Borrow Interest Rate

Mitigating liquidity risk through the borrow interest rate model

Aave’s interest rate algorithm is calibrated to manage liquidity risk and optimise utilisation. The borrow interest rates are derived from the Utilisation Rate $U$.

$U$ is an indicator of the availability of capital within the pool. The interest rate model manages liquidity risk in the protocol through user incentives to support liquidity:

• When capital is available: low interest rates to encourage borrowing.

• When capital is scarce: high interest rates to encourage repayments of debt and additional supplying.

To retrieve the interest rate strategy contract on-chain, see this section of the developer docs.

Interest Rate Model

Liquidity risk materialises when utilisation is high, and this becomes more problematic as $U$ gets closer to 100%. To tailor the model to this constraint, the interest rate curve is split in two parts around an optimal utilisation rate $U_{optimal}$. Before $U_{optimal}$the slope is small, after it begins rising sharply.

The interest rate$R_t$follows the model:

$if \hspace{1mm} U \leq U_{optimal}: \hspace{1cm} R_t = R_0 + \frac{U_t}{U_{optimal}} R_{slope1}$

$if \hspace{1mm} U > U_{optimal}: \hspace{1cm} R_t = R_0 + R_{slope1} + \frac{U_t-U_{optimal}}{1-U_{optimal}}R_{slope2}$

In the borrow rate technical implementation, the calculateCompoundedInterest method relies on an approximation that mostly affects high interest rates. The resulting actual borrow rate is as follows:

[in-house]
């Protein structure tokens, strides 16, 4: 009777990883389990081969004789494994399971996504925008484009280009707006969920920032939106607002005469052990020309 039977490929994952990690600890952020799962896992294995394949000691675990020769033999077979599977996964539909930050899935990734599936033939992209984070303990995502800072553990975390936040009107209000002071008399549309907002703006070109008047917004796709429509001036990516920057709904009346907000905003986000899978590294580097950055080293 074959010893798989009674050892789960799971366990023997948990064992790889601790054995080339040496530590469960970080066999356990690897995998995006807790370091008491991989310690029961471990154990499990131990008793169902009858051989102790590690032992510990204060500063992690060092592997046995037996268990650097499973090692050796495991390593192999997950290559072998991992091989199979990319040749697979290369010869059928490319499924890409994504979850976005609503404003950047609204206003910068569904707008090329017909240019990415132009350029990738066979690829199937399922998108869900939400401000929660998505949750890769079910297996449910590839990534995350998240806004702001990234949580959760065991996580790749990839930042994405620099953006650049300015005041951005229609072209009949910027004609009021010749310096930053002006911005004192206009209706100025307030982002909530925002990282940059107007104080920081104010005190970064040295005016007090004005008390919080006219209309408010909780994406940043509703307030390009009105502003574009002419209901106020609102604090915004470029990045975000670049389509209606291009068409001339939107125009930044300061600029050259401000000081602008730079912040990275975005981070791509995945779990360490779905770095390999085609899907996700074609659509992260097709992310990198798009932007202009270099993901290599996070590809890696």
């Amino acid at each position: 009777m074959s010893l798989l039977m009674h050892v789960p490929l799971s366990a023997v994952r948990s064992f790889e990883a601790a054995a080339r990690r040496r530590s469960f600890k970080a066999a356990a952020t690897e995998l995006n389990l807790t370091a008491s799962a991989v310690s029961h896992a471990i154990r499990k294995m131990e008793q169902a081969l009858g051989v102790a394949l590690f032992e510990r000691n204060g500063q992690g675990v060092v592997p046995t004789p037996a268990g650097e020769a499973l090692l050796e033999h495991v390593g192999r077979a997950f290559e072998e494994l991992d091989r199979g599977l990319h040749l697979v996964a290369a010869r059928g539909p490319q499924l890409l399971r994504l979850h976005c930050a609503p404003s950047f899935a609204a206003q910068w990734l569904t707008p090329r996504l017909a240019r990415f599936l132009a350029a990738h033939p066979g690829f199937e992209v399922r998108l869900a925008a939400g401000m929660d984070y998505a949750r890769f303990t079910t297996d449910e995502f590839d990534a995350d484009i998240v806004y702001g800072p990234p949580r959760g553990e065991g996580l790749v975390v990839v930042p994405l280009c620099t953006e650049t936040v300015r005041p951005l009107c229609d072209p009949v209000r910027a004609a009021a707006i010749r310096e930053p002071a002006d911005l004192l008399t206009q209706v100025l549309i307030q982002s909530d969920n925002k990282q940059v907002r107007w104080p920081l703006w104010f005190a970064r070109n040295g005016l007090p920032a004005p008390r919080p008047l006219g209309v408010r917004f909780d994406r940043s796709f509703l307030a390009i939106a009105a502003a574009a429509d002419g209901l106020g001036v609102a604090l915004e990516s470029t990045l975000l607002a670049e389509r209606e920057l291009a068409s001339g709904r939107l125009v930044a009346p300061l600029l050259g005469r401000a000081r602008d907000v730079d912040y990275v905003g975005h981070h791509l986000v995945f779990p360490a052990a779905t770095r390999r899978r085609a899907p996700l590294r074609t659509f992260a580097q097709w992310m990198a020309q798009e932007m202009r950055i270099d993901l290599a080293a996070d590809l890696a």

$Actual APY = (1+Theoretical APY/secsperyear)^{secsperyear}-1$

• When $U \leq U_{optimal}$ the borrow interest rates increase slowly with utilisation

• When $U > U_{optimal}$ the borrow interest rates increase sharply with utilisation to above 50% APY if the liquidity is fully utilised.

Both the variable and stable interest models, are derived from the formula above from the Whitepaper with different parameters for each asset.

Variable debt see their rate constantly evolving with utilisation.

Alternatively, stable debts maintain their interest rate at issuance until the specific rebalancing conditions are met. In V3 interest models are optimised by new rate strategy parameter Optimal Stable/Total Debt Ratio to algorithmically manage stable rate.

$if \hspace{1mm} ratio < ratio_{o}: \hspace{1cm} R_{t} = r_{0} + \frac{ratio - ratio_{o}}{1 - ratio_{o}}R_{base}$

Model Parameters

First, it’s crucial to distinguish assets that are used predominantly as collateral (i.e., volatile assets), which need liquidity at all times to enable liquidations. Second, the asset’s liquidity on Aave is an important factor as the more liquidity, the more stable the utilisation. The interest rates of assets with lower liquidity levels should be more conservative.

It is also key to consider market conditions (i.e., how can the asset be used in the current market?). Aave’s borrowing costs must be aligned with market yield opportunities, or there would be a rate arbitrage with users incentivized to borrow all the liquidity on Aave to take advantage of higher yield opportunities.

With the rise of liquidity mining, Aave adapted its cost of borrowing by lowering the Uoptimal of the assets affected. This increased the borrow costs that are now partially offset by the liquidity reward.

Variable Interest Rate Model Parameters